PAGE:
Being a writer is tough. It takes a lot of hard work, a lot of time, and a lot of courage. Because it’s not just the rejection or the feeling that people don’t like your writing, but it’s more about the work you’re putting onto paper before anyone even gets to read your stuff. Writing a first draft, which sometimes can be a very daunting task, then rewriting, editing, changing parts, adding or removing, and doing this over and over again can be frustrating.
And, sadly, perfectionism kills everything in this art. Given enough time, nothing’s quite ready. Camilo Jose Cela said that even after twenty or thirty years since the publication of his novel, The Family of Pascual Duarte, when he read it he found parts he wished to change. But you need to know when to let go, because no story is ever going to be perfect. You just publish it, or submit it to a magazine, or do whatever you want with it, and then you don’t ever have to read it again. At least that’s how I feel sometimes; I can’t wait to finish a story and never have to read it again. That’s particularly true when you’re editing and no matter how much you change, nothing seems right.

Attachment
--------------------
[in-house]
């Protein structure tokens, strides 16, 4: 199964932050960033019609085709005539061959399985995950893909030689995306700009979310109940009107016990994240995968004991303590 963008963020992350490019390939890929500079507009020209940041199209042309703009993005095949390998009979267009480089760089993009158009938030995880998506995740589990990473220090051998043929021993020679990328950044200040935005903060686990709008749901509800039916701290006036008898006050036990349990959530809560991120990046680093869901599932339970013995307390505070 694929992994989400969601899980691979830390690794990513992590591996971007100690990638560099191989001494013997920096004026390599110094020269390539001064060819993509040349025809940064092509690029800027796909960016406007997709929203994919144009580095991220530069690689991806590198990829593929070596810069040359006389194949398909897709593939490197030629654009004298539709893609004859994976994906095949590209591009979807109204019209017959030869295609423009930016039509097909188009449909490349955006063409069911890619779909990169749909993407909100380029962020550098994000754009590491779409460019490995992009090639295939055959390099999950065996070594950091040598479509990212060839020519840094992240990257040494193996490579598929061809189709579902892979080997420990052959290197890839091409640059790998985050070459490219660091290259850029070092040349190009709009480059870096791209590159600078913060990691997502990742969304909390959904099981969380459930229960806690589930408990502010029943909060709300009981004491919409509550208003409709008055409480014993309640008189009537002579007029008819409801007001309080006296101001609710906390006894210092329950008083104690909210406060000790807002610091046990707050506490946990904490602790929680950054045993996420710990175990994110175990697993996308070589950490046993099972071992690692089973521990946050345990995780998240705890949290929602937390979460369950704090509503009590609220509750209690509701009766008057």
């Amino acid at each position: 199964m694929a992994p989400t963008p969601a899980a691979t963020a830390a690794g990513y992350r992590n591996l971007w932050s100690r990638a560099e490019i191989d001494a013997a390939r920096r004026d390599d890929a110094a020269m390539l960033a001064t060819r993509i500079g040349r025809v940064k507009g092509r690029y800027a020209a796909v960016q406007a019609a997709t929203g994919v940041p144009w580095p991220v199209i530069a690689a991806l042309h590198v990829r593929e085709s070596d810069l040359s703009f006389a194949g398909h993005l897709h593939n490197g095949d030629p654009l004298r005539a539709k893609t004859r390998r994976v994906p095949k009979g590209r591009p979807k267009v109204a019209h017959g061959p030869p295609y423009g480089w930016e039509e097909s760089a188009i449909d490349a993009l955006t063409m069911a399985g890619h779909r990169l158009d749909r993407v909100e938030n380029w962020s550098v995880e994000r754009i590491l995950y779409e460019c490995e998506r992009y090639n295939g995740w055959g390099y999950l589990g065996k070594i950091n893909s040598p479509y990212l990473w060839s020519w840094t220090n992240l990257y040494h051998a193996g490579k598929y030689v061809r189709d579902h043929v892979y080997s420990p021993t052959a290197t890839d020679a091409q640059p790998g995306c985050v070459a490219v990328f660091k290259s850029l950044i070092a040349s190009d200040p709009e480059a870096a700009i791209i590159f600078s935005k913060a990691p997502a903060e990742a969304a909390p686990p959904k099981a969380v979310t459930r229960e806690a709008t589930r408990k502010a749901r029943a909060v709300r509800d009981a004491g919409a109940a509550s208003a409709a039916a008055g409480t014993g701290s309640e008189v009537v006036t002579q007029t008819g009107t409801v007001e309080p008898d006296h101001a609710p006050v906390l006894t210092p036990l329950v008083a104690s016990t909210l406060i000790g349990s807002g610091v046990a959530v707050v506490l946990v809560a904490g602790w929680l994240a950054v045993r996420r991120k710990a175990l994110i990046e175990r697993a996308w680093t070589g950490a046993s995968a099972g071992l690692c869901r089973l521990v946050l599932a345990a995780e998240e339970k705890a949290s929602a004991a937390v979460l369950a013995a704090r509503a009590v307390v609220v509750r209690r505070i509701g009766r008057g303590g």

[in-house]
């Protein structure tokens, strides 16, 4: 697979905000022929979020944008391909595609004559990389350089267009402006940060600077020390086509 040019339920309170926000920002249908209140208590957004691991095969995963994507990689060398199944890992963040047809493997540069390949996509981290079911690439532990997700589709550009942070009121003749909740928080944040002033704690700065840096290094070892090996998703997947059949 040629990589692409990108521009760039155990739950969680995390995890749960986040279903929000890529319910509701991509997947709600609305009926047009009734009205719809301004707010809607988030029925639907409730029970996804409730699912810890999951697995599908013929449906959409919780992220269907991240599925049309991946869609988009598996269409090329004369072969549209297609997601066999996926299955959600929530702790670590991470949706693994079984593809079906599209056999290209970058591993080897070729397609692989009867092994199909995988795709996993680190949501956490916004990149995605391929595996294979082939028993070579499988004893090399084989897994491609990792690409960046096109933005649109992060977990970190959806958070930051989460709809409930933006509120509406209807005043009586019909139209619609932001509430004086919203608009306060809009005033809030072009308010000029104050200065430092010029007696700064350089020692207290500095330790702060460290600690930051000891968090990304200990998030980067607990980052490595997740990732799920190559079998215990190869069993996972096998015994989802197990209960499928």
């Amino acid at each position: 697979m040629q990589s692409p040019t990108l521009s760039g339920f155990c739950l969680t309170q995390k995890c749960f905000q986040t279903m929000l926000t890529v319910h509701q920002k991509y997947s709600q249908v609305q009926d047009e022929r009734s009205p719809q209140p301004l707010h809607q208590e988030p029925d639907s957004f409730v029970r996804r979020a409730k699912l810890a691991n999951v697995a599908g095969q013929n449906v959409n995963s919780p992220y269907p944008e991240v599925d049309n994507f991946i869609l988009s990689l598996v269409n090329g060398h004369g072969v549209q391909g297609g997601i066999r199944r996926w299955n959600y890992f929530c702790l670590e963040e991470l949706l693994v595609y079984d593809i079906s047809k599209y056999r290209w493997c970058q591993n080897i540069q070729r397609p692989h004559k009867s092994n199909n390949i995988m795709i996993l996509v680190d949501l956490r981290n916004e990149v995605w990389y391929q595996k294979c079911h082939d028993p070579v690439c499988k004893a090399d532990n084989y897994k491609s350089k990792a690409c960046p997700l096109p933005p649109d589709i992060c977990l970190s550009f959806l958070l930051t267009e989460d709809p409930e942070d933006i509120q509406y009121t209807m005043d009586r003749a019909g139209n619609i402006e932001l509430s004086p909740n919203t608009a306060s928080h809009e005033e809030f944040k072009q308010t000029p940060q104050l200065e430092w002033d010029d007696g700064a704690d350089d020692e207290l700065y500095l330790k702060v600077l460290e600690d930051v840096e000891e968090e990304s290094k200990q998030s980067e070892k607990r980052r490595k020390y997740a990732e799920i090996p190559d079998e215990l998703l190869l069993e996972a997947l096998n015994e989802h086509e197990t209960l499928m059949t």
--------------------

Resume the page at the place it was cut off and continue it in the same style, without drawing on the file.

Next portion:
Then there’s the constant fear of rejection. You work hard on a story, and no one likes to waste time and energy on an useless endeavor. But Bradbury found a fix for all this. Writing one story every week and submitting it to a magazine.
I strongly believe that one of the surest ways to write something good is to write a lot. Not have a one hundred page lump sitting on your desk, and you constantly adding one more comma, or re-arranging chapters for six-seven years before you’ll finally find the guts to share it with the world.
Yes, time makes things better, and it’s always better to distance yourself from what you wrote. At least a month or so, but I’m just saying that it’s a good idea to always write new stuff, even if it’s crap.